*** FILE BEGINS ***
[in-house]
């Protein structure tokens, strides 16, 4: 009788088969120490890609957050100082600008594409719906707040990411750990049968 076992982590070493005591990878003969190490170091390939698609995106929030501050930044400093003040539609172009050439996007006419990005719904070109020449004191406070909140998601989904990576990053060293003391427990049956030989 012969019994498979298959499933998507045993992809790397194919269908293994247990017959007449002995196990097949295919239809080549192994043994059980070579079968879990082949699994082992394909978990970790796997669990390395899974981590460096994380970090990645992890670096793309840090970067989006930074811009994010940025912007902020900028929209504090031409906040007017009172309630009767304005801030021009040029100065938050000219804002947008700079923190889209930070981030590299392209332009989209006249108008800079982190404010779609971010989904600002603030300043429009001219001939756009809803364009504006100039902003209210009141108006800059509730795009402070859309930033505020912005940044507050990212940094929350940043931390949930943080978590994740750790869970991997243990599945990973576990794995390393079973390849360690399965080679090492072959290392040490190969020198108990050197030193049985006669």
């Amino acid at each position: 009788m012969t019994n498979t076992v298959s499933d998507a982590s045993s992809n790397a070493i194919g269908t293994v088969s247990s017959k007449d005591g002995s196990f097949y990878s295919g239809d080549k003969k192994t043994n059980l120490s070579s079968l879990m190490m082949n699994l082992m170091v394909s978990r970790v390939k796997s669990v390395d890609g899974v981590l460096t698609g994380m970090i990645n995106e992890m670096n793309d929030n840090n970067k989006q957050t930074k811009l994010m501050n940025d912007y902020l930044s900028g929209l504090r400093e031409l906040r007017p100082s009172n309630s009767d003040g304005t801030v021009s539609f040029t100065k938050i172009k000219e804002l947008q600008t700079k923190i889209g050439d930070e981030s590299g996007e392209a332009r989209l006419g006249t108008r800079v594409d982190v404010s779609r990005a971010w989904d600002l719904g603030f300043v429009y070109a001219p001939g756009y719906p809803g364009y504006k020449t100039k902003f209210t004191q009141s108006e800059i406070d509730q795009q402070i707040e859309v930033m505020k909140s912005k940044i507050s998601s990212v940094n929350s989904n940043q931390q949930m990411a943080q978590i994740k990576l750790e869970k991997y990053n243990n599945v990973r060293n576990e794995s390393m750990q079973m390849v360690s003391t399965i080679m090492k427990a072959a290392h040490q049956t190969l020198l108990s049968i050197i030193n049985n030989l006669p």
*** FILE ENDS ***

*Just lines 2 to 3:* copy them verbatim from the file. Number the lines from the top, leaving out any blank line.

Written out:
């Protein structure tokens, strides 16, 4: 009788088969120490890609957050100082600008594409719906707040990411750990049968 076992982590070493005591990878003969190490170091390939698609995106929030501050930044400093003040539609172009050439996007006419990005719904070109020449004191406070909140998601989904990576990053060293003391427990049956030989 012969019994498979298959499933998507045993992809790397194919269908293994247990017959007449002995196990097949295919239809080549192994043994059980070579079968879990082949699994082992394909978990970790796997669990390395899974981590460096994380970090990645992890670096793309840090970067989006930074811009994010940025912007902020900028929209504090031409906040007017009172309630009767304005801030021009040029100065938050000219804002947008700079923190889209930070981030590299392209332009989209006249108008800079982190404010779609971010989904600002603030300043429009001219001939756009809803364009504006100039902003209210009141108006800059509730795009402070859309930033505020912005940044507050990212940094929350940043931390949930943080978590994740750790869970991997243990599945990973576990794995390393079973390849360690399965080679090492072959290392040490190969020198108990050197030193049985006669």
């Amino acid at each position: 009788m012969t019994n498979t076992v298959s499933d998507a982590s045993s992809n790397a070493i194919g269908t293994v088969s247990s017959k007449d005591g002995s196990f097949y990878s295919g239809d080549k003969k192994t043994n059980l120490s070579s079968l879990m190490m082949n699994l082992m170091v394909s978990r970790v390939k796997s669990v390395d890609g899974v981590l460096t698609g994380m970090i990645n995106e992890m670096n793309d929030n840090n970067k989006q957050t930074k811009l994010m501050n940025d912007y902020l930044s900028g929209l504090r400093e031409l906040r007017p100082s009172n309630s009767d003040g304005t801030v021009s539609f040029t100065k938050i172009k000219e804002l947008q600008t700079k923190i889209g050439d930070e981030s590299g996007e392209a332009r989209l006419g006249t108008r800079v594409d982190v404010s779609r990005a971010w989904d600002l719904g603030f300043v429009y070109a001219p001939g756009y719906p809803g364009y504006k020449t100039k902003f209210t004191q009141s108006e800059i406070d509730q795009q402070i707040e859309v930033m505020k909140s912005k940044i507050s998601s990212v940094n929350s989904n940043q931390q949930m990411a943080q978590i994740k990576l750790e869970k991997y990053n243990n599945v990973r060293n576990e794995s390393m750990q079973m390849v360690s003391t399965i080679m090492k427990a072959a290392h040490q049956t190969l020198l108990s049968i050197i030193n049985n030989l006669p």